On Oct. 26 Ithaca College’s Department of Environmental Studies and Sciences, the Park Center for Independent Media (PCIM), Finger Lakes Environmental Film Festival (FLEFF), the Department of Politics and the Department of Physics presented “A Conversation between Dr. Prakash Kashwan and Dr. Jake Brenner.”
The event took place over Zoom and 35 people attended. The conversation covered Kashwan’s — a political science professor at the University of Connecticut, in Storrs, Connecticut, and climate and environmental justice advocate — experience with the complementary studies of the environment and politics. The event was moderated by Brenner, associate professor and chair of the Department of Environmental Studies and Science.
Kashwan’s experience includes being co-director of the economic and social rights research program at the University of Connecticut’s Human Rights institute, being a member of the transformative change assessment scoping experts and being an international studies association member. He also co-founded the Climate Justice Network.
Kashwan also wrote the book “Democracy in the Woods: Environmental Conservation and Social Justice in India, Tanzania, and Mexico” and is the co-editor of the Journal of Environmental Politics.
The conversation focused on the interdisciplinary nature of environmental studies and sciences.
“I think no one is better prepared to talk about that than Dr. Kashwan himself,” Brenner said.
Kashwan mainly discussed how the entire institutional structure of nature conservation — protection of species from extinction, maintaining and restoring habitats, enhancing ecosystem services and protecting biological diversity — has been set up to exclude locals out of national parks and wildlife sanctuaries.
“The main argument here is that today’s global conservation emerged during the colonial times when the prevailing system and consensus was that poor people out there in Africa and Asia were too ignorant and illiterate to care about the environment,” Kashwan said. “So white men, colonial researchers and scientists needed to conserve these wildlife, biodiversity and other natural resources and protect them from hungry and ignorant people. That was literally the underlying motivation for the origins of global conservation.”
Kashwan’s argument was that the entire institutional structure for promoting global conservation was meant to exclude people, and more specifically, local people, out of national parks and wildlife sanctuaries. He called this the “fines, fences and firearms” approach.
“These areas are fenced off from local communities, locals are fined really heavily if they’re found inside these parks, and sometimes the park rangers have shoot-at-sight orders or even shoot-to-kill orders,” Kashwan said.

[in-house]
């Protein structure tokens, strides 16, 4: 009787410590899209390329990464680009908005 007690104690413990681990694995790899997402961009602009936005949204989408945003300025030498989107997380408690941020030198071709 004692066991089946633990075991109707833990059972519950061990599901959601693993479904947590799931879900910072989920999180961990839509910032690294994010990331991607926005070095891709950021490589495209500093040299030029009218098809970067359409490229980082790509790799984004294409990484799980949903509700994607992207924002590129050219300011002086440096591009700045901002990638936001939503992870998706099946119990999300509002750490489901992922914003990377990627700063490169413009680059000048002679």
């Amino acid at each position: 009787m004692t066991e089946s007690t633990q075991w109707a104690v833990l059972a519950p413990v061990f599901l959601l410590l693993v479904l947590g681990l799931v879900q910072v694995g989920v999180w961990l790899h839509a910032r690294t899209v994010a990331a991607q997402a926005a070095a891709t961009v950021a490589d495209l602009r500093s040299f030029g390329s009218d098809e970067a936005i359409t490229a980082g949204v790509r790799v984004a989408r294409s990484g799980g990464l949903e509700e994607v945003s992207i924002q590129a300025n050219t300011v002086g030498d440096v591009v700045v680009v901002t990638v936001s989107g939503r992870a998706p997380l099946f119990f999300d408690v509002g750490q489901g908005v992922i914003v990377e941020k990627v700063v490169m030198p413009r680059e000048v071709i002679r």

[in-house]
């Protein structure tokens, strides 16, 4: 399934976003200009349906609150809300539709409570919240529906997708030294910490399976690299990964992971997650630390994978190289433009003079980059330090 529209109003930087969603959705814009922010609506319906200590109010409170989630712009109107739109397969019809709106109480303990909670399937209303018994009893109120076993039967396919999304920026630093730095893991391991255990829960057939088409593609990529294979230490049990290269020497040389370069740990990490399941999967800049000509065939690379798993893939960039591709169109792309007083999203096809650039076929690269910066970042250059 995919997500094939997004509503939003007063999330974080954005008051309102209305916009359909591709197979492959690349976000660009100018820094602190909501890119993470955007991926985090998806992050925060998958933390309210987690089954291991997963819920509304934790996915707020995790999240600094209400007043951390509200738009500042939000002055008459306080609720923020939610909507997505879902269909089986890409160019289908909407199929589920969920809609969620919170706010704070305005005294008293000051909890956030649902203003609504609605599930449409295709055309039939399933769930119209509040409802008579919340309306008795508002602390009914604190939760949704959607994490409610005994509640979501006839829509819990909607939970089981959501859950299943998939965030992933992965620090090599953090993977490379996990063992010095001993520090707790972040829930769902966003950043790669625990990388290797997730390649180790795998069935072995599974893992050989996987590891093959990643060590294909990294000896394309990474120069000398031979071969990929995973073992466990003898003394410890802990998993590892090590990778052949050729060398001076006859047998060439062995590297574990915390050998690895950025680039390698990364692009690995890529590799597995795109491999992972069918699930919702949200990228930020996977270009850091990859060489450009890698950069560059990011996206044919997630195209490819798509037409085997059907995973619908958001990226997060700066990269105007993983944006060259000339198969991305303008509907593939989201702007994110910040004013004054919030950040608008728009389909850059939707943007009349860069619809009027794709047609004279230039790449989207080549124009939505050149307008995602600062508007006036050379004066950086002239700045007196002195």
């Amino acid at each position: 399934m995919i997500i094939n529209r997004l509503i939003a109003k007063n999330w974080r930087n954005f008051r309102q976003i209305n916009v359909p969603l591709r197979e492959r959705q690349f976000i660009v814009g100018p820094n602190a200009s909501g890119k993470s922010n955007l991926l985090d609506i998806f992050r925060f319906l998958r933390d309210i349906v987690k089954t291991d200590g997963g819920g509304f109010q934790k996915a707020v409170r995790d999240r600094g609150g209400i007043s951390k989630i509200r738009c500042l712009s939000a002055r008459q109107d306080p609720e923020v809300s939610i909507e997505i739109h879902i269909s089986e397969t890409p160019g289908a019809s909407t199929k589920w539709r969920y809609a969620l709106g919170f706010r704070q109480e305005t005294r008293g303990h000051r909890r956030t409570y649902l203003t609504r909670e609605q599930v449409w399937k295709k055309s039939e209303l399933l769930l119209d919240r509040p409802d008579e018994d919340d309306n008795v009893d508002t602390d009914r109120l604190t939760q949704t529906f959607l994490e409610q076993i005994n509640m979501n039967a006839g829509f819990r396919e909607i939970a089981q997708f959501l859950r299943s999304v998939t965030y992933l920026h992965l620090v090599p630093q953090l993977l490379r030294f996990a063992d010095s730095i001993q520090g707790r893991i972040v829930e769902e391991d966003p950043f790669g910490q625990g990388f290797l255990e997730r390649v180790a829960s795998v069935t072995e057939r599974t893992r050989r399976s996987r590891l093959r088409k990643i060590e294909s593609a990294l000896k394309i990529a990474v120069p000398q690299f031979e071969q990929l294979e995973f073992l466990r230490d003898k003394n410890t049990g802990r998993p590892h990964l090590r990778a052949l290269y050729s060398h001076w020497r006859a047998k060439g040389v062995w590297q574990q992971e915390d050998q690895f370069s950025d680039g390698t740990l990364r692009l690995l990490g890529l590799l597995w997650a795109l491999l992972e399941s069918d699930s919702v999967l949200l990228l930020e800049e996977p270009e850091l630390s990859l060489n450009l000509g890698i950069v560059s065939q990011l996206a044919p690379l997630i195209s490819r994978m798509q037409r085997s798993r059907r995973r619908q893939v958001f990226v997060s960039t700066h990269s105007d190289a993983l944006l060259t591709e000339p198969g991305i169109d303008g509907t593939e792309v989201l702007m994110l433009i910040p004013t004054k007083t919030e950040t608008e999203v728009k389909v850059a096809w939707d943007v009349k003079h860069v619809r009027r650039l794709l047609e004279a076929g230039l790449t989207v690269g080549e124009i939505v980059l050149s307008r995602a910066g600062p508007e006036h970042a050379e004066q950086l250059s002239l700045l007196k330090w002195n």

Kashwan explained that the poachers are not the ones being killed, but the locals who are on the land for subsistence foraging. He said the lands where the wildlife reservations and parks reside are the traditional lands of many local communities.
“You can’t shoot the real poachers, you can only shoot poor people,” Kashwan said.
Attendees were welcomed to bring up questions at the end of the conversation. Jason Hamilton, professor in the Department of Environmental Studies and Science, asked a hypothetical question about communities that might harvest rhinoceros while the animal is classified as endangered.
“How do you work with this concept that there’s this greater geographic knowledge of some folks that say at the continental level this rhino is almost extinct and we shouldn’t harvest it anymore versus the local knowledge of people saying well, ‘In my area it’s not almost extinct and so we’re going to continue with our ancestral practice,’” Hamilton said.
Kashwan said local communities have designed rules to monitor the health of the resources that they are harvesting.
Poaching is the illegal trafficking and killing of wildlife, according to National Geographic. From January to June 2021, the Kruger National Park in South Africa experienced 715 poaching activities.
This included 132 rhinos who were poached for their horns and one elephant who was poached for its ivory, according to the Department of Forestry, Fisheries and the Environment in the Republic of South Africa.
Brenner and Kashwan also noted the importance of recognizing the production of knowledge.
Brenner explained there is an inequality and injustice that is created through predominant conventional, conservational models which are founded on some assumptions about expertise and who is the expert.
Kashwan said the scientist by default was the white man who hired local people as laborers. The scientists got information from local communities who shared their knowledge which has been passed from generation to generation.
In many cases, scientists republished that information and claimed it as their own research.
“There’s an increasing awareness that when we receive knowledge from local communities, we should explicitly acknowledge them and acknowledge them by name and then try to make sure they get the benefits of our research,” Kashwan said.